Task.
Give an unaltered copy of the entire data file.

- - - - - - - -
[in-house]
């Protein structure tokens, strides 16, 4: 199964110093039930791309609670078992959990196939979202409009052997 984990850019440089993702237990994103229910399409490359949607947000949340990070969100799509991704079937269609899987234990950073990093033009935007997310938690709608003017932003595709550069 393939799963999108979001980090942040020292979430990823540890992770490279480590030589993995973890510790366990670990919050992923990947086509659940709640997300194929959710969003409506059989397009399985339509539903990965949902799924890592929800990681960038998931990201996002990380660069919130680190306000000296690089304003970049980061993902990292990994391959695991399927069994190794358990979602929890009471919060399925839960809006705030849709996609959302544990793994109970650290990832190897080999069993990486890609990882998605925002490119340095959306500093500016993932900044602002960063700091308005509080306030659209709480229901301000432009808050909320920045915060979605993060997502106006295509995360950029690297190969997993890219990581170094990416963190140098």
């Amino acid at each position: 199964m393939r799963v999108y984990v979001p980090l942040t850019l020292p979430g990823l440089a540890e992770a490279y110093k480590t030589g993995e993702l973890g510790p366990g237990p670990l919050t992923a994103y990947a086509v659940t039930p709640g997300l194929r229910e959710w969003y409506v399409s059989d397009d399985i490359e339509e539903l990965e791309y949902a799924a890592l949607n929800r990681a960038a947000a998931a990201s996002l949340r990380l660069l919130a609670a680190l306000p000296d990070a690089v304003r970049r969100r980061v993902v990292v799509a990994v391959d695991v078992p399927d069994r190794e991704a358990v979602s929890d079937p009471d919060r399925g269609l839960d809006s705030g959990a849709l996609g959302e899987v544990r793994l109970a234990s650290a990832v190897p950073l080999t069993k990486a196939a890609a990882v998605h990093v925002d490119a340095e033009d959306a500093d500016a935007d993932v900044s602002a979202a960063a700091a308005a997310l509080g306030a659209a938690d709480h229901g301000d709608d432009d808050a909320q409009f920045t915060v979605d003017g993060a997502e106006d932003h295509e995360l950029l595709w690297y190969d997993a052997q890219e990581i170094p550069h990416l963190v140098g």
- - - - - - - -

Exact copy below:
[in-house]
């Protein structure tokens, strides 16, 4: 199964110093039930791309609670078992959990196939979202409009052997 984990850019440089993702237990994103229910399409490359949607947000949340990070969100799509991704079937269609899987234990950073990093033009935007997310938690709608003017932003595709550069 393939799963999108979001980090942040020292979430990823540890992770490279480590030589993995973890510790366990670990919050992923990947086509659940709640997300194929959710969003409506059989397009399985339509539903990965949902799924890592929800990681960038998931990201996002990380660069919130680190306000000296690089304003970049980061993902990292990994391959695991399927069994190794358990979602929890009471919060399925839960809006705030849709996609959302544990793994109970650290990832190897080999069993990486890609990882998605925002490119340095959306500093500016993932900044602002960063700091308005509080306030659209709480229901301000432009808050909320920045915060979605993060997502106006295509995360950029690297190969997993890219990581170094990416963190140098």
């Amino acid at each position: 199964m393939r799963v999108y984990v979001p980090l942040t850019l020292p979430g990823l440089a540890e992770a490279y110093k480590t030589g993995e993702l973890g510790p366990g237990p670990l919050t992923a994103y990947a086509v659940t039930p709640g997300l194929r229910e959710w969003y409506v399409s059989d397009d399985i490359e339509e539903l990965e791309y949902a799924a890592l949607n929800r990681a960038a947000a998931a990201s996002l949340r990380l660069l919130a609670a680190l306000p000296d990070a690089v304003r970049r969100r980061v993902v990292v799509a990994v391959d695991v078992p399927d069994r190794e991704a358990v979602s929890d079937p009471d919060r399925g269609l839960d809006s705030g959990a849709l996609g959302e899987v544990r793994l109970a234990s650290a990832v190897p950073l080999t069993k990486a196939a890609a990882v998605h990093v925002d490119a340095e033009d959306a500093d500016a935007d993932v900044s602002a979202a960063a700091a308005a997310l509080g306030a659209a938690d709480h229901g301000d709608d432009d808050a909320q409009f920045t915060v979605d003017g993060a997502e106006d932003h295509e995360l950029l595709w690297y190969d997993a052997q890219e990581i170094p550069h990416l963190v140098g």